Friday, December 28, 2012

King of Fighters Retrospective: 95

The King of Fighters series started off on the wrong foot with 94, but it could only improve from there.  Like its rival series Street Fighter, the first game in the King of Fighters franchise is a clunky, ugly mess with cheating AI that few people really care about or go back to play.  With the release of King of Fighters 95, SNK had another chance to make a genuinely good King of Fighters game.

They didn’t.

It’s 1995, a year since the last King of Fighters tournament, and a new invitation has been sent out to all the fighters that participated in ‘94.  The invitation, which looks exactly like last year’s, somehow corrects itself despite being written, and is signed by a mysterious benefactor known only by his initial, “R.”

Gee guys.  Maybe the person running the tournament whose name starts with an R and has the same invitations as Rugal did last year is actually Rugal himself, and he’s planning to do something evil to the winners again… Oh, we get to fight people?  Never mind.  Let’s go.

All the characters from 94 return except for the American sports team.  Their invitation was stolen by a new team of rivals to other SNK heroes entering: staff-wielding bodyguard Billy Kane from Fatal Fury, ninja Eiji Kisaragi from The Art of Fighting, and new character Iori Yagami.  The three of them met in an alleyway and fought each other, until the impressed Billy suggested they enter the KOF tournament and kick their enemy's asses.  Sadly, nothing indicates they did a brofist afterwards.


Iori has power over purple flames from his own bloodline, like Kyo, who for some reason Iori wants nothing more than to defeat.  After his debut in this game, Iori has gone on to be in every King of Fighters game since, in a series where the character selections rotate and shuffle with each installment.  That’s good for me, because he’s one of my favorite characters.  I love his straightforward attitude, the loose, slinky way he fights, and how he unleashes primal fury when agitated, as especially evidenced in his signature move, the Maiden Masher.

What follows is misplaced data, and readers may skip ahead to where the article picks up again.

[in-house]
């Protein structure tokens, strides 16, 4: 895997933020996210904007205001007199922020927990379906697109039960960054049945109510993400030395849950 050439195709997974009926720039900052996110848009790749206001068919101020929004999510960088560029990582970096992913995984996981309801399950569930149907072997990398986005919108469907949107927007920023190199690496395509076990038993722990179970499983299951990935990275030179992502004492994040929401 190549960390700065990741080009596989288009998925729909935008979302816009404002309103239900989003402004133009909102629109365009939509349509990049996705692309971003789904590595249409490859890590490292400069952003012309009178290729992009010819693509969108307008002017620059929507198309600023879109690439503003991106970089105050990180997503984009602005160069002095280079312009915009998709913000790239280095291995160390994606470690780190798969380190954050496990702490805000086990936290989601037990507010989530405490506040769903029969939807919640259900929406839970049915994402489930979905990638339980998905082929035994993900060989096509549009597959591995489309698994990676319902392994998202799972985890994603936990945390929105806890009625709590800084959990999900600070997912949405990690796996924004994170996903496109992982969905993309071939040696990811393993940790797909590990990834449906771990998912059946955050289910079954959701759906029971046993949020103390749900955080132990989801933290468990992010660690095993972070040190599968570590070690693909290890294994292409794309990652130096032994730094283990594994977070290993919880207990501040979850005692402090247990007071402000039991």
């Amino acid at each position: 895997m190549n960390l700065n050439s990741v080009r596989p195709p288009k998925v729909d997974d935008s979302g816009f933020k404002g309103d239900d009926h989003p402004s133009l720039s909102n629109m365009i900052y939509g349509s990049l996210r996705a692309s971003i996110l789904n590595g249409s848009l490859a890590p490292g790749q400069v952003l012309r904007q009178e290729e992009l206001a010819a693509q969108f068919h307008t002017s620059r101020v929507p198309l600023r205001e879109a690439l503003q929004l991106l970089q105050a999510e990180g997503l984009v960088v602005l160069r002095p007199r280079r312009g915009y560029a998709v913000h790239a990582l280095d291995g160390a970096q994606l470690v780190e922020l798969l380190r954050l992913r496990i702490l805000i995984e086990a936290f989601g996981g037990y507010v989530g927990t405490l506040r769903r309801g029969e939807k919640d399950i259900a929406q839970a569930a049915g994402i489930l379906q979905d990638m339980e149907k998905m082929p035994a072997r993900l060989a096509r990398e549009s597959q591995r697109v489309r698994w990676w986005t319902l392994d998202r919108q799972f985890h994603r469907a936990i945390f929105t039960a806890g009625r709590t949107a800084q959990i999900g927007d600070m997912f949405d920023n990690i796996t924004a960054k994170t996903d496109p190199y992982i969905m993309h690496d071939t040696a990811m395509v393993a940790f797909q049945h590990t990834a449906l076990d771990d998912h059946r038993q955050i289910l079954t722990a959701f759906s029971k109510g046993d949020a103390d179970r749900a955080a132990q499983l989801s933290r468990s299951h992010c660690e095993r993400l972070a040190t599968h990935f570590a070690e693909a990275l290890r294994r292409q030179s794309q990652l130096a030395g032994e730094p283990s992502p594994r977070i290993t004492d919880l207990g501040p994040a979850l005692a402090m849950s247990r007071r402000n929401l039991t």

Unfortunately, that’s more portrayed in his Japanese voice acting and artwork than the cutscenes' dialogue.  The somewhat sloppy localization of the earlier King of Fighters games makes Iori occasionally spout really dumb 90s slang nobody uses anymore, and talks like a “dude”.  Thankfully it doesn’t happen often enough to ruin his portrayal as an antisocial, violent, straight-faced anti-hero.

The first thing you might notice about KOF 95 is that it’s a significant step up visually from '94.  It has a more fitting, anime-like stylistic look, for one.  Some characters were given new, better-looking sprites, the frame rate is higher, making for a much more lively atmosphere, and the stages have more depth to them in addition to the usual attention to detail.  The Ikari Warrior’s stage is a particular standout in that regard.

It's a good thing nobody's legs have fallen through those massive gaps on this crappy bridge.